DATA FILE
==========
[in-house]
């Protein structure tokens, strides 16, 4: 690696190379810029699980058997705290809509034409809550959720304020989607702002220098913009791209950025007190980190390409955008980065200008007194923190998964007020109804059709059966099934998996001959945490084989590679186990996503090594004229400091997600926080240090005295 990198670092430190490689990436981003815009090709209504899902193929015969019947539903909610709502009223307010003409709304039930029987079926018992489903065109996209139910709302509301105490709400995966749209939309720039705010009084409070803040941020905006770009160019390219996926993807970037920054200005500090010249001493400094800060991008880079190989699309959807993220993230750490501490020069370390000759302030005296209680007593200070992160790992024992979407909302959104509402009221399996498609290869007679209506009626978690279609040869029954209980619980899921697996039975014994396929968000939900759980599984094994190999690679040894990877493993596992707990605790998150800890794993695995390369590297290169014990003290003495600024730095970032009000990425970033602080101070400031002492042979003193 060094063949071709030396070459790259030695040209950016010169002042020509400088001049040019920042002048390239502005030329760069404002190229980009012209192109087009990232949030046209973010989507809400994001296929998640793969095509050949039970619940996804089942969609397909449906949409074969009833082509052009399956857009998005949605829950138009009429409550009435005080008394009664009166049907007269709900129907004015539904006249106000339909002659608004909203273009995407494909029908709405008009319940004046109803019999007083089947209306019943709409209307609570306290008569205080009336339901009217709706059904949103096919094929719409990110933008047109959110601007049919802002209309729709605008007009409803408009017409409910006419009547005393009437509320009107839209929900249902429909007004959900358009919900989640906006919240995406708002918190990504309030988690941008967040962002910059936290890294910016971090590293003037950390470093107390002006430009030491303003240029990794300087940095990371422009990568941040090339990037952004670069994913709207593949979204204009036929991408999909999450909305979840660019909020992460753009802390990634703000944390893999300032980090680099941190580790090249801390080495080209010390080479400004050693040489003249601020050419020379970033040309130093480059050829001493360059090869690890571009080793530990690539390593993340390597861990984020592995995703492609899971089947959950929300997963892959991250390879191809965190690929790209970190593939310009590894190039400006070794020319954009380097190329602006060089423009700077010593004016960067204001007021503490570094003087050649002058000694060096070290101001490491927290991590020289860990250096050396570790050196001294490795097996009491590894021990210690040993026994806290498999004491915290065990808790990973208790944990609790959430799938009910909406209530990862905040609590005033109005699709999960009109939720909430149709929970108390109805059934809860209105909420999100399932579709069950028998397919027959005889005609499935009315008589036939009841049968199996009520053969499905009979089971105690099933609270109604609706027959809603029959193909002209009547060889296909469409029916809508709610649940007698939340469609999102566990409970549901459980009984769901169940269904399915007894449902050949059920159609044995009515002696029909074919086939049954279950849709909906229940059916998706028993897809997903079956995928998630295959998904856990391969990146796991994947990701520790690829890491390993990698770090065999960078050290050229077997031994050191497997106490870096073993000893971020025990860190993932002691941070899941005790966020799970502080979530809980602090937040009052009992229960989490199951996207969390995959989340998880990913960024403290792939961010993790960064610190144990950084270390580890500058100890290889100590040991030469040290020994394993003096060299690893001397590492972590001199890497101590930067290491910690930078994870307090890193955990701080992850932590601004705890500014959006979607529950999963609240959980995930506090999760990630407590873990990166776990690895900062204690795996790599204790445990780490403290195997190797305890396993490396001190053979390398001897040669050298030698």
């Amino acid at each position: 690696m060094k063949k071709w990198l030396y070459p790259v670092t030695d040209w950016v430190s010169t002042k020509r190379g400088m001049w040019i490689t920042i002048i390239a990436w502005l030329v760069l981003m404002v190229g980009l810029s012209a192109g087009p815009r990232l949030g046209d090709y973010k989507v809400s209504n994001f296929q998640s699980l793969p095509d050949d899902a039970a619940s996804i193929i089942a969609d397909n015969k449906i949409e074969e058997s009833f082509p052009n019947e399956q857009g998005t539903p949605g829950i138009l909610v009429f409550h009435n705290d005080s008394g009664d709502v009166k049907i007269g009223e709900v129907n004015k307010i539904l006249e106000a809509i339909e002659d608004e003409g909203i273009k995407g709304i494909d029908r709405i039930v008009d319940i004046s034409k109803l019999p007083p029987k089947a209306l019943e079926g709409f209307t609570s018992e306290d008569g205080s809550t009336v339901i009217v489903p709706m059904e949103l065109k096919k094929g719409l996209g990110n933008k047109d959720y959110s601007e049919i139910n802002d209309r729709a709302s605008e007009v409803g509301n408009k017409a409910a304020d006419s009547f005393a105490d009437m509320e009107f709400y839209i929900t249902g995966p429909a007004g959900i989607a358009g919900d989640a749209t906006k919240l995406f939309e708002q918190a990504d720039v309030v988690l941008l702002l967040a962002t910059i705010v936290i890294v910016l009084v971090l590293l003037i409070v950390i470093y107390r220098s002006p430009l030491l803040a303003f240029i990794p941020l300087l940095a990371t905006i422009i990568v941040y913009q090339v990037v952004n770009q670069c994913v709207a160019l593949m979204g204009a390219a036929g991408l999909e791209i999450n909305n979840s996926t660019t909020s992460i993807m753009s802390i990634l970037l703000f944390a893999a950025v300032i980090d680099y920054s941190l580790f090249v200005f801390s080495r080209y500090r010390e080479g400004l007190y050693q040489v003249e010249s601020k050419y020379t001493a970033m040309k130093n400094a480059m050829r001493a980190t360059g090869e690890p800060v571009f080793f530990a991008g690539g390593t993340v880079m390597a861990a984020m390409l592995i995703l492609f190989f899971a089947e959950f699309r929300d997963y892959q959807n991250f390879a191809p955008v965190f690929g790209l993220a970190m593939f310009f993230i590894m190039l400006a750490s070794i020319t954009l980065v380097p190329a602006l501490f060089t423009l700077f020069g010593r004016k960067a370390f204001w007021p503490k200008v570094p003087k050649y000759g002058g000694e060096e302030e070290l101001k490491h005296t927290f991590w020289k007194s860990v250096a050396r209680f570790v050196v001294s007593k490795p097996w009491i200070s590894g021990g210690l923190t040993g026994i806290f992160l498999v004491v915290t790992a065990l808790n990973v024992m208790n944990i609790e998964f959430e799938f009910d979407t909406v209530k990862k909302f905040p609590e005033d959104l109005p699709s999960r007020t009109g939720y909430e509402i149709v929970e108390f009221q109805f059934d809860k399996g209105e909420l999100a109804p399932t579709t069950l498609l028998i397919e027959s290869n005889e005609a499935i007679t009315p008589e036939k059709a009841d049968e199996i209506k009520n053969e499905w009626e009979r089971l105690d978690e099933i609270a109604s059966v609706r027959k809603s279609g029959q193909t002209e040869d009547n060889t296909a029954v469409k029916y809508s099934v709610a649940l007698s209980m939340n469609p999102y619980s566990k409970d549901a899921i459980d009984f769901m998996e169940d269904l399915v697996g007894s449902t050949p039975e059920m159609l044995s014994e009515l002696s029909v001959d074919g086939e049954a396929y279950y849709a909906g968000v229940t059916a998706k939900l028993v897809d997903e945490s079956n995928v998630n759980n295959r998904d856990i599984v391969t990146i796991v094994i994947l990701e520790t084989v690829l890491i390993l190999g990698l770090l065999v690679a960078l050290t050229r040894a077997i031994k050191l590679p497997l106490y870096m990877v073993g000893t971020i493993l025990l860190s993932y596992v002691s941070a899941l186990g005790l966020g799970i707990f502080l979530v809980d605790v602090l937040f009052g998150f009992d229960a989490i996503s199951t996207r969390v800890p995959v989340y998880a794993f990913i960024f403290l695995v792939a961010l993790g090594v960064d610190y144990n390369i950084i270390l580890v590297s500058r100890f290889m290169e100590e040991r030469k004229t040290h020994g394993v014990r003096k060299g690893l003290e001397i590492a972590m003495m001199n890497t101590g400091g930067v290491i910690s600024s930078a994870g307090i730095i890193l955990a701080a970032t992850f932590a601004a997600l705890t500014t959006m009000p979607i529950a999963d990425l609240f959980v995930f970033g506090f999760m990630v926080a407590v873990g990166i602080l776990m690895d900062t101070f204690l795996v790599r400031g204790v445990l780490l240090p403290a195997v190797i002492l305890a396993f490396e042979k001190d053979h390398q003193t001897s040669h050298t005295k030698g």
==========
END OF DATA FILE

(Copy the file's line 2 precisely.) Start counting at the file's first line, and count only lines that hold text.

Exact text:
């Protein structure tokens, strides 16, 4: 690696190379810029699980058997705290809509034409809550959720304020989607702002220098913009791209950025007190980190390409955008980065200008007194923190998964007020109804059709059966099934998996001959945490084989590679186990996503090594004229400091997600926080240090005295 990198670092430190490689990436981003815009090709209504899902193929015969019947539903909610709502009223307010003409709304039930029987079926018992489903065109996209139910709302509301105490709400995966749209939309720039705010009084409070803040941020905006770009160019390219996926993807970037920054200005500090010249001493400094800060991008880079190989699309959807993220993230750490501490020069370390000759302030005296209680007593200070992160790992024992979407909302959104509402009221399996498609290869007679209506009626978690279609040869029954209980619980899921697996039975014994396929968000939900759980599984094994190999690679040894990877493993596992707990605790998150800890794993695995390369590297290169014990003290003495600024730095970032009000990425970033602080101070400031002492042979003193 060094063949071709030396070459790259030695040209950016010169002042020509400088001049040019920042002048390239502005030329760069404002190229980009012209192109087009990232949030046209973010989507809400994001296929998640793969095509050949039970619940996804089942969609397909449906949409074969009833082509052009399956857009998005949605829950138009009429409550009435005080008394009664009166049907007269709900129907004015539904006249106000339909002659608004909203273009995407494909029908709405008009319940004046109803019999007083089947209306019943709409209307609570306290008569205080009336339901009217709706059904949103096919094929719409990110933008047109959110601007049919802002209309729709605008007009409803408009017409409910006419009547005393009437509320009107839209929900249902429909007004959900358009919900989640906006919240995406708002918190990504309030988690941008967040962002910059936290890294910016971090590293003037950390470093107390002006430009030491303003240029990794300087940095990371422009990568941040090339990037952004670069994913709207593949979204204009036929991408999909999450909305979840660019909020992460753009802390990634703000944390893999300032980090680099941190580790090249801390080495080209010390080479400004050693040489003249601020050419020379970033040309130093480059050829001493360059090869690890571009080793530990690539390593993340390597861990984020592995995703492609899971089947959950929300997963892959991250390879191809965190690929790209970190593939310009590894190039400006070794020319954009380097190329602006060089423009700077010593004016960067204001007021503490570094003087050649002058000694060096070290101001490491927290991590020289860990250096050396570790050196001294490795097996009491590894021990210690040993026994806290498999004491915290065990808790990973208790944990609790959430799938009910909406209530990862905040609590005033109005699709999960009109939720909430149709929970108390109805059934809860209105909420999100399932579709069950028998397919027959005889005609499935009315008589036939009841049968199996009520053969499905009979089971105690099933609270109604609706027959809603029959193909002209009547060889296909469409029916809508709610649940007698939340469609999102566990409970549901459980009984769901169940269904399915007894449902050949059920159609044995009515002696029909074919086939049954279950849709909906229940059916998706028993897809997903079956995928998630295959998904856990391969990146796991994947990701520790690829890491390993990698770090065999960078050290050229077997031994050191497997106490870096073993000893971020025990860190993932002691941070899941005790966020799970502080979530809980602090937040009052009992229960989490199951996207969390995959989340998880990913960024403290792939961010993790960064610190144990950084270390580890500058100890290889100590040991030469040290020994394993003096060299690893001397590492972590001199890497101590930067290491910690930078994870307090890193955990701080992850932590601004705890500014959006979607529950999963609240959980995930506090999760990630407590873990990166776990690895900062204690795996790599204790445990780490403290195997190797305890396993490396001190053979390398001897040669050298030698």